Two social studies teachers were named recipients of the Anti Defamation League’s Aaron Flanzbaum 21st Century Democratic Heritage Award.
The award was presented at the spring meeting of the New Jersey Association of School Administrators, held on May 22nd in Atlantic City. Their feat will be acknowledged for a second time at tonight's meeting of the school’s Board of Education.
It wasn’t the first time that the duo, Mary Sok and Jamie Lott-Jones, both teachers of Watchung Hills’ ninth-grade World Cultures course, have captured the award. In fact, they’ve done it twice previously! They were recipients of the honor, sponsored by the Anti-Defamation League, last year, as well as in 2009.
This year, they were acknowledged for their educational film, “The Power of One,” part of the overall theme, “Not in Our Town.” The film catches a frank, personalized classroom discussion about bullying, an issue which was of concern even before the highly publicized Ravi/Clemente case (in which a Rutgers student was tried for the harassment of his gay roommate).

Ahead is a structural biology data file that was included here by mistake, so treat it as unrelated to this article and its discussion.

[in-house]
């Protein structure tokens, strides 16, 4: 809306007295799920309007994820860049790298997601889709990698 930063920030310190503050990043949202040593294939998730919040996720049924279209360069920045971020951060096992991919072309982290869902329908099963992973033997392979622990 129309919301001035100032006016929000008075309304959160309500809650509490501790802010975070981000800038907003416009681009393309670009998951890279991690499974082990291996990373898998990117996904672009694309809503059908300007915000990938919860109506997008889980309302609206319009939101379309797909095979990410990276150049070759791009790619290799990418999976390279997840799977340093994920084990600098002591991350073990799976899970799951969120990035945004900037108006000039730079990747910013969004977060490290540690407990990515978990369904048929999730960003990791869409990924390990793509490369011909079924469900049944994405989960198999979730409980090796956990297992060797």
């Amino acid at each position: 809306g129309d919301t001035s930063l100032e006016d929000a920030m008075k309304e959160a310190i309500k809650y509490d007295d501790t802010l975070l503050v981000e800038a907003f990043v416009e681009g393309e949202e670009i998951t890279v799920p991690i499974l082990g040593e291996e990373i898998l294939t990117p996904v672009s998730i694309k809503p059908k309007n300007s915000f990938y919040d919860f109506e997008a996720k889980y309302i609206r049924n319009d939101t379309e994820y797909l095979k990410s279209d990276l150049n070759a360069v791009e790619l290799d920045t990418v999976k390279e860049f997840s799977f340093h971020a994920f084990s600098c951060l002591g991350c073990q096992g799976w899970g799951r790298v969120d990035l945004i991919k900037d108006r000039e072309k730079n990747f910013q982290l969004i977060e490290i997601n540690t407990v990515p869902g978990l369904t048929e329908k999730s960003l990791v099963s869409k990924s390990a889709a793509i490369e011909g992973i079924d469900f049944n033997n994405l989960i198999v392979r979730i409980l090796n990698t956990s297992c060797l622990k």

The film generates and leads to discussion about obligation, by-standing versus “up-standing,” individual choices, diversity, tolerance. At Watchung Hills, it led to students’ creating a mission statement and action plan for the school to foster diversity and tolerance.
The film, produced by a non-profit video production company, “The Working Group,” appeared on PBS on Martin Luther King Day. It can also be accessed on the school’s website.
A “dynamic duo,” Lott-James and Sok have been in the forefront of the anti – prejudice education that has been part of the entire Social Studies Department’s emphasis for the past several years. Lott-James, in fact, serves on a select nationwide panel developing the lesson and discussion from the “Not in Our School” website.
The award was presented to the teachers by Maude Dahme, a local Holocaust survivor who often speaks about the extreme results of prejudice and hate.